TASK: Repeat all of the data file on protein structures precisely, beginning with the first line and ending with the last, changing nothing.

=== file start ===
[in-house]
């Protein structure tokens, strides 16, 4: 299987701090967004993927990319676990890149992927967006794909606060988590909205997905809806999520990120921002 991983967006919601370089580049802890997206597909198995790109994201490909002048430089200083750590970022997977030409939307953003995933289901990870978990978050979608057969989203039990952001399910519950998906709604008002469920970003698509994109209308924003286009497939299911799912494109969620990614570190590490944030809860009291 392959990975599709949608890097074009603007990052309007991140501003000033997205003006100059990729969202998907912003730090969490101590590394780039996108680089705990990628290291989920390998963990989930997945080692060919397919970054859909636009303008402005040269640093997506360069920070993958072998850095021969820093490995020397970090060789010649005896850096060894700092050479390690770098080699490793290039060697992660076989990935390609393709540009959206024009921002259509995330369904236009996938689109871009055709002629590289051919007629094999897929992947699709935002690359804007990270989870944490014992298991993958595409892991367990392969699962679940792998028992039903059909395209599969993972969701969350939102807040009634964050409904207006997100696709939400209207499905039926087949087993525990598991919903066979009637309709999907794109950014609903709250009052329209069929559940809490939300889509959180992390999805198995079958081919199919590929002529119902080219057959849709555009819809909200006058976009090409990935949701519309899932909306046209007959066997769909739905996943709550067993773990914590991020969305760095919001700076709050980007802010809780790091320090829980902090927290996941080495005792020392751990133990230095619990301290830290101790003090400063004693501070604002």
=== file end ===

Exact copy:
[in-house]
């Protein structure tokens, strides 16, 4: 299987701090967004993927990319676990890149992927967006794909606060988590909205997905809806999520990120921002 991983967006919601370089580049802890997206597909198995790109994201490909002048430089200083750590970022997977030409939307953003995933289901990870978990978050979608057969989203039990952001399910519950998906709604008002469920970003698509994109209308924003286009497939299911799912494109969620990614570190590490944030809860009291 392959990975599709949608890097074009603007990052309007991140501003000033997205003006100059990729969202998907912003730090969490101590590394780039996108680089705990990628290291989920390998963990989930997945080692060919397919970054859909636009303008402005040269640093997506360069920070993958072998850095021969820093490995020397970090060789010649005896850096060894700092050479390690770098080699490793290039060697992660076989990935390609393709540009959206024009921002259509995330369904236009996938689109871009055709002629590289051919007629094999897929992947699709935002690359804007990270989870944490014992298991993958595409892991367990392969699962679940792998028992039903059909395209599969993972969701969350939102807040009634964050409904207006997100696709939400209207499905039926087949087993525990598991919903066979009637309709999907794109950014609903709250009052329209069929559940809490939300889509959180992390999805198995079958081919199919590929002529119902080219057959849709555009819809909200006058976009090409990935949701519309899932909306046209007959066997769909739905996943709550067993773990914590991020969305760095919001700076709050980007802010809780790091320090829980902090927290996941080495005792020392751990133990230095619990301290830290101790003090400063004693501070604002």